September 30th, 2016

Bromsgrove accountant is jailed for five years after defrauding BMW of £6million

Bromsgrove accountant is jailed for five years after defrauding BMW of £6million Bromsgrove accountant is jailed for five years after defrauding BMW of £6million

A BROMSGROVE accountant who defrauded BMW of almost £6million and bought cars, jewellery and a diving school in Mauritius committed ‘a grotesque breach of trust’, a judge said.

Johannes Franken, of Fockbury Road, Dodford, was jailed for five years and four months yesterday (Tuesday) after he admitted money laundering and five counts of fraud between September 2011 and December last year.

The 50-year-old diverted millions of pounds into his own bank account while working at the BMW Mini plant in Cowley by making up 59 fake payments to suppliers.

In a statement BMW said in the wake of the fraud, new procedures had been introduced to make sure the same thing could never happen again.

Franken had tears in his eyes as Judge Ian Pringle told him he was guilty of ‘dishonesty on a huge scale’ at Oxford Crown Court.

Prosecutor Naomi Perry said police investigations revealed the father-of-three spent hundreds of thousands of pounds on an ‘extravagant’ lifestyle.

This included buying three ‘top of the range’ BMW cars, two with personalised number plates, a BMW motorbike, £20,000 worth of jewellery, and even a diving school during a trip to Mauritius, she said.

Miss Perry added more than £3million remained unaccounted for and police confiscation proceedings were now under way in a bid to recover it.

Investigating officer Det Sgt Duncan Wynn said he was satisfied by the sentence, adding it reflected the fact that ‘white collar fraud is not a victimless crime’.

He said: “I hope this sentence will act as a deterrent and show that crime does not pay.

“Franken systematically abused his position of trust with his employer to steal large sums of money, which he spent on a lavish lifestyle.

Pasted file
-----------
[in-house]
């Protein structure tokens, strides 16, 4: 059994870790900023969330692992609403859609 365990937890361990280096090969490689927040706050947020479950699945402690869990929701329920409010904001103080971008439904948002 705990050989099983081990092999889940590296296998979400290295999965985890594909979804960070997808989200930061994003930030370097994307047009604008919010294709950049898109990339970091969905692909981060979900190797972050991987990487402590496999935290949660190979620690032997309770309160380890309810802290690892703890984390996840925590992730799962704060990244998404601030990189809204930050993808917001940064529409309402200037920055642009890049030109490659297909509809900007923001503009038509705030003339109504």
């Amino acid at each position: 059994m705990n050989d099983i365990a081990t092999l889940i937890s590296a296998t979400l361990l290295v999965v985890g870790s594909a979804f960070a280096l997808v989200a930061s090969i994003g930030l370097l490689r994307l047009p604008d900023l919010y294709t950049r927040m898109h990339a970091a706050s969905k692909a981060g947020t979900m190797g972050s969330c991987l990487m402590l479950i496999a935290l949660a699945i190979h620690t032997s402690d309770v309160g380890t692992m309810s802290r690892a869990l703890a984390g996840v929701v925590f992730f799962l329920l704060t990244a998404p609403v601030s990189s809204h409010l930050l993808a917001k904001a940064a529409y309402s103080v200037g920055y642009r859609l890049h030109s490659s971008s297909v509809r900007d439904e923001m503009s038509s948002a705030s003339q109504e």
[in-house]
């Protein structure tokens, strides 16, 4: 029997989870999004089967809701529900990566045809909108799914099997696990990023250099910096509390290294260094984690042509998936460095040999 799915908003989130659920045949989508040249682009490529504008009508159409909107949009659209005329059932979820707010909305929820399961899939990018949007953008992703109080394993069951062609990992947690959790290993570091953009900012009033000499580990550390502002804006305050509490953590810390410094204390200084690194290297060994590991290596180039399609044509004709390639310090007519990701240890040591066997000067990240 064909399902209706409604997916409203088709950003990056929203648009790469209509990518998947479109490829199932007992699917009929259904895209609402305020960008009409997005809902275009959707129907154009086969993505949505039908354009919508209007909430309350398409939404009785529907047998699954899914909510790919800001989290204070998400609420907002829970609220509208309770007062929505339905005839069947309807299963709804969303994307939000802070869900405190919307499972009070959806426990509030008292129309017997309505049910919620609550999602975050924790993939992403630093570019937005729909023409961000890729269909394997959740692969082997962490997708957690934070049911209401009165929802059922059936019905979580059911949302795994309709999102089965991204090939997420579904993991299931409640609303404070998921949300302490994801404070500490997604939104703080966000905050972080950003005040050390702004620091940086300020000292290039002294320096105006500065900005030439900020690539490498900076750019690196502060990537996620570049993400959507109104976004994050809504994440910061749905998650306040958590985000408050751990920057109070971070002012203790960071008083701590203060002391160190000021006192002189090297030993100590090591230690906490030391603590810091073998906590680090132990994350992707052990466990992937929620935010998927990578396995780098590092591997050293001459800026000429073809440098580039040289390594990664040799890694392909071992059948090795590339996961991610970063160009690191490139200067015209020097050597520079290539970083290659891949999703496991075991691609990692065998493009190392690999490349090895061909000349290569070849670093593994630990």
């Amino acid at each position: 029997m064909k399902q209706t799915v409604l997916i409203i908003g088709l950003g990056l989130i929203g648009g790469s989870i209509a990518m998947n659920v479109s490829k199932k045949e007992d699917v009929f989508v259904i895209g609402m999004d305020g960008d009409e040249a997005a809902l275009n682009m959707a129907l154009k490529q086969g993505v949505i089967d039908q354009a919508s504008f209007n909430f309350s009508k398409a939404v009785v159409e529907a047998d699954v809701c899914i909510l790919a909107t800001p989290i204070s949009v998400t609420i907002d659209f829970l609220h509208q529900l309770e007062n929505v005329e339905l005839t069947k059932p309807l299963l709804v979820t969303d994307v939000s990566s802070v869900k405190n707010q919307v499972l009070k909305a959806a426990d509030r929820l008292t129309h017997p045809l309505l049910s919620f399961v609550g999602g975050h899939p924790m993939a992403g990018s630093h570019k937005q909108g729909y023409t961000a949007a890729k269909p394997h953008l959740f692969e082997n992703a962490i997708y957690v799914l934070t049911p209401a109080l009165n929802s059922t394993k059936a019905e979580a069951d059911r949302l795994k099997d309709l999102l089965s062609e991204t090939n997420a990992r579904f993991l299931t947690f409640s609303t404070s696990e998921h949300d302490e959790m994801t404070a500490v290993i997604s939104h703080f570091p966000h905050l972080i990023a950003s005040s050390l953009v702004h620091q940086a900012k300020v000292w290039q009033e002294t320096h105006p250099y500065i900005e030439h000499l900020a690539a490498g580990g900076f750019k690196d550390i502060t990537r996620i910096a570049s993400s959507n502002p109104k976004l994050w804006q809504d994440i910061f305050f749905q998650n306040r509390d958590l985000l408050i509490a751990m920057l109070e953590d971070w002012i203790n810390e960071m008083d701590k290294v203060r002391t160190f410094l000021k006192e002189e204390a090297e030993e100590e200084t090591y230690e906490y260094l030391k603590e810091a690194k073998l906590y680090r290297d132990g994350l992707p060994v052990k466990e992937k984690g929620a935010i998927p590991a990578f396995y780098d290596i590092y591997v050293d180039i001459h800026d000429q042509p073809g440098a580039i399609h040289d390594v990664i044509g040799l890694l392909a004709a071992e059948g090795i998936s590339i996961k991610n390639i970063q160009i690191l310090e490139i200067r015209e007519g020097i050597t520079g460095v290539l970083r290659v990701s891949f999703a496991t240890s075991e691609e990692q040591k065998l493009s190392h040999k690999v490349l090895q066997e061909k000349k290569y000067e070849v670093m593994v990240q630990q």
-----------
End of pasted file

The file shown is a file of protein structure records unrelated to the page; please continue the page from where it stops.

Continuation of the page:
“So far assets and monies totalling £2.5million have been located and restrained under the Proceeds of Crime Act.

“We are currently actively pursuing the outstanding amounts.”

Miss Perry told Judge Pringle that Franken started working for BMW as an accountant in 2009, but in 2011 embarked on a ‘systemic fraud’ that lasted three and a half years.

She said while working as a team leader he made false entries in the Cowley plant’s computer system showing payments to supplier Total Security Protection, while actually entering his own bank details.

Miss Perry said he took gradually increasing sums of money, starting at about £30,000 and finally exceeding £278,000 by the time the fraud was uncovered.

She said Franken was caught after auditor KPMG carried out a random check with the supplier and discovered it had not worked with BMW since 2010.

The barrister added that the defendant told police he started taking money to repay a previous debt he had incurred after committing fraud in the Netherlands.

Gareth James, defending, said his client had also been used to an expensive lifestyle when he earned as much as 300,000euros a year while working in Europe, but could not sustain it on his BMW salary.

He said: “There has been a certain amount of spending on a lifestyle that was not sustainable on his legitimate salary.

“Mr Franken is also a man who feels the need to be loved and somehow feels that buying affection works.”

Passing sentence Judge Pringle told Franken: “For the people who trusted you as their accountant this is a grotesque breach of trust.”

BMW spokeswoman Angela Stangroom said the company was ‘continuing to work with the authorities to recover assets where possible’.

She added: “The fraudulent activity was discovered by the company’s financial control mechanisms.

“These have been reviewed and new procedures implemented to ensure that the company cannot be defrauded in a similar way in the future.”

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